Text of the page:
CME: This activity has been planned and implemented in accordance with the Essential Areas and policies of the Accreditation Council for Continuing Medical Education through the joint sponsorship of the American Psychoanalytic Association and the Center for Psychoanalytic Studies. APsaA is accredited by the ACCME to provide continuing medical education for physicians. APsaA designates this live activity for a maximum of 5.0 AMA PRA Category I credits. Physicians should claim only the credit commensurate with the extent of their participation in the activity. IMPORTANT DISCLOSURE: None of the planners or the presenter of this CME program have any relevant financial relationships or conflicts of interest to disclose.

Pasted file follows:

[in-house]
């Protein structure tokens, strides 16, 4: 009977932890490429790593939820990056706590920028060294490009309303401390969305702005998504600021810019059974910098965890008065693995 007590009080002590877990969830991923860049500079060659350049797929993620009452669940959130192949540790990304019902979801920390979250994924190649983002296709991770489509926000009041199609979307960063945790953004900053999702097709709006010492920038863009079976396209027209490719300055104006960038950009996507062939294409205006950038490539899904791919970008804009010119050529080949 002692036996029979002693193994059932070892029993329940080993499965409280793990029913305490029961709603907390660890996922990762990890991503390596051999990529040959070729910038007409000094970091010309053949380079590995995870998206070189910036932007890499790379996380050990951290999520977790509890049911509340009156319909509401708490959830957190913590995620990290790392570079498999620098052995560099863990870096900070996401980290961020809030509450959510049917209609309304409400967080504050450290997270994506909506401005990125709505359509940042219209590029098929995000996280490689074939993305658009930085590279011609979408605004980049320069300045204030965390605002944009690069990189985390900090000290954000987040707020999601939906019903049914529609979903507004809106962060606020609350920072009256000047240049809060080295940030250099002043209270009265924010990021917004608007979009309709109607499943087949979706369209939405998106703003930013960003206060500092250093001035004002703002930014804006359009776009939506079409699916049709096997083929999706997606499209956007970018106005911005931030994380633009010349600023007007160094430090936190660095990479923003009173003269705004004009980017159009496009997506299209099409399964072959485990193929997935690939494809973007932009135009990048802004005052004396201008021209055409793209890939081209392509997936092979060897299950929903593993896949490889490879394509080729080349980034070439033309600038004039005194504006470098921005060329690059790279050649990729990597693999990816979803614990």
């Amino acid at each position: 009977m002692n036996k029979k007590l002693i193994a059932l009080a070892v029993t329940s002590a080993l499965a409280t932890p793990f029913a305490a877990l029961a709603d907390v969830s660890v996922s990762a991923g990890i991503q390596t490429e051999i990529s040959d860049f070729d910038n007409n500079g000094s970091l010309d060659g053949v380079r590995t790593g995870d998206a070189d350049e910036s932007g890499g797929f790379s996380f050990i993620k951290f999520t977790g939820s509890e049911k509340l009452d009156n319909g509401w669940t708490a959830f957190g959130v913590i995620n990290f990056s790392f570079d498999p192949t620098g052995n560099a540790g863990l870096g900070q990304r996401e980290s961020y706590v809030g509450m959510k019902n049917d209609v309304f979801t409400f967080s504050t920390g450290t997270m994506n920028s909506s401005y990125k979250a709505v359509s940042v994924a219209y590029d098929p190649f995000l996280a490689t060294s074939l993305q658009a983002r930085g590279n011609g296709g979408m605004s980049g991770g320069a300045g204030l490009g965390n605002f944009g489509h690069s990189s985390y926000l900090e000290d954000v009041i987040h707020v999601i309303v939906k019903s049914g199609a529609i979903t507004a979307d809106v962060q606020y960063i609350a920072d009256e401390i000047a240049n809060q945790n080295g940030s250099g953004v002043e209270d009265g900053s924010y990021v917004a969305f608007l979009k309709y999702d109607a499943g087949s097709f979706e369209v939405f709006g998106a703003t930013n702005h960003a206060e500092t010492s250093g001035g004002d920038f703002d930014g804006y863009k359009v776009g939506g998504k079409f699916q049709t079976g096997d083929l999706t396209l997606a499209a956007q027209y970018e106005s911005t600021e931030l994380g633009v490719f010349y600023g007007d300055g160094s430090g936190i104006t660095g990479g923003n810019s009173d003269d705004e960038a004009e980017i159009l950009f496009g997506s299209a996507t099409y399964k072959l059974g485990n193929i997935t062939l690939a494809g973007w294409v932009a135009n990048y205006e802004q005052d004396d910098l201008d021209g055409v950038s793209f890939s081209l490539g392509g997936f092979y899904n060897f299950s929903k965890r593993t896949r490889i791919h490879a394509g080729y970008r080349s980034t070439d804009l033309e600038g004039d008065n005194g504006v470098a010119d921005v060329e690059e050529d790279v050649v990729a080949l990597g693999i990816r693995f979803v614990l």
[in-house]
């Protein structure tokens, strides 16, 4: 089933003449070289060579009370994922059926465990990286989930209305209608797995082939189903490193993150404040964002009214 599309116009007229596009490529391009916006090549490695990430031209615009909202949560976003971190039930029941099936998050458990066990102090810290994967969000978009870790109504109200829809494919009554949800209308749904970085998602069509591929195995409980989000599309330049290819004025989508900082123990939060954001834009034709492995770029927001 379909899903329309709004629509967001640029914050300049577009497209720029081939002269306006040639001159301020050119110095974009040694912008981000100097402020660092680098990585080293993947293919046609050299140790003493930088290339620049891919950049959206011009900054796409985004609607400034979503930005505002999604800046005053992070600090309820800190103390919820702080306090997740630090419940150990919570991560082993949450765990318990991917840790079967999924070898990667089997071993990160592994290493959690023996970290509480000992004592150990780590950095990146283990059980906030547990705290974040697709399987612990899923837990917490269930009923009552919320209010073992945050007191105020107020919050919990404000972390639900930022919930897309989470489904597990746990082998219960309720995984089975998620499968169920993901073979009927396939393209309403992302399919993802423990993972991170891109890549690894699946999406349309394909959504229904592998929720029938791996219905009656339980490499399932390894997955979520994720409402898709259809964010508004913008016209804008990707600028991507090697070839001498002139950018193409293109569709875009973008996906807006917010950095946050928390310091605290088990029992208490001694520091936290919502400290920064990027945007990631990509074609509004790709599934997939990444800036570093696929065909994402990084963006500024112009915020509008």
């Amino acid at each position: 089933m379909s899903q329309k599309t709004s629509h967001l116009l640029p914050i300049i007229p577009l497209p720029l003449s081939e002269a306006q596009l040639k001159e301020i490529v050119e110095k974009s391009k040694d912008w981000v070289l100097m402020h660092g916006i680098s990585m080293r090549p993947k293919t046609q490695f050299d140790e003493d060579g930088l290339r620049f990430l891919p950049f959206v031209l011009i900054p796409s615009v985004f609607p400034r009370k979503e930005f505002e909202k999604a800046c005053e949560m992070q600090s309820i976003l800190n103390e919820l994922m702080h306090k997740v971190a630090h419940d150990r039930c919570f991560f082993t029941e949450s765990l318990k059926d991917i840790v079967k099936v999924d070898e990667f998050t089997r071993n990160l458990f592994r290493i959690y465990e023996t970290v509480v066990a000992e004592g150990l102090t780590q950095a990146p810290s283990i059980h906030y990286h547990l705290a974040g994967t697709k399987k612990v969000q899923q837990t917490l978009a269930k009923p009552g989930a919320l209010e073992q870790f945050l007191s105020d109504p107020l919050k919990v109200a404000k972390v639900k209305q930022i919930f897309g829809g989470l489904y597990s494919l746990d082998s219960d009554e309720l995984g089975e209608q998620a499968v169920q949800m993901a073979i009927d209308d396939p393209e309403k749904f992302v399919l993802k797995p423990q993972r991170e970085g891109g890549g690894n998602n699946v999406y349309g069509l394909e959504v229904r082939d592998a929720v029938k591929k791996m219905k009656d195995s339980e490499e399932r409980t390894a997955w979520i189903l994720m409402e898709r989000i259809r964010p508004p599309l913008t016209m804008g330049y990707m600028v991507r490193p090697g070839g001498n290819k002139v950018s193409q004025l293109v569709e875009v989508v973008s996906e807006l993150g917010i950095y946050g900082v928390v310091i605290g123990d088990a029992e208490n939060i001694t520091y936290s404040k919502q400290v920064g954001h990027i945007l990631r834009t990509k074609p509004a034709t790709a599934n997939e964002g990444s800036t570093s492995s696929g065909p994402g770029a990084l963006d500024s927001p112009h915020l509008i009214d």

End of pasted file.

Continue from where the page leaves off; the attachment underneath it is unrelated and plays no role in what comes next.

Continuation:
ASPP is approved by the Texas State Board of Examiners of Professional Counselors (Provider # 1138) to provide continuing education for licensed professional counselors in Texas. ASPP is approved by the Texas State Board of Social Workers Examiners (Provider # 5501) to provide continuing education activities for social workers.


Salon Coordinator: Ryan Parker, LCSW, ASPP Education Chair

Contact Ms. Parker at with questions or concerns about the program content. Contact the ASPP Administrator, Beth Martinez, at with questions about payment.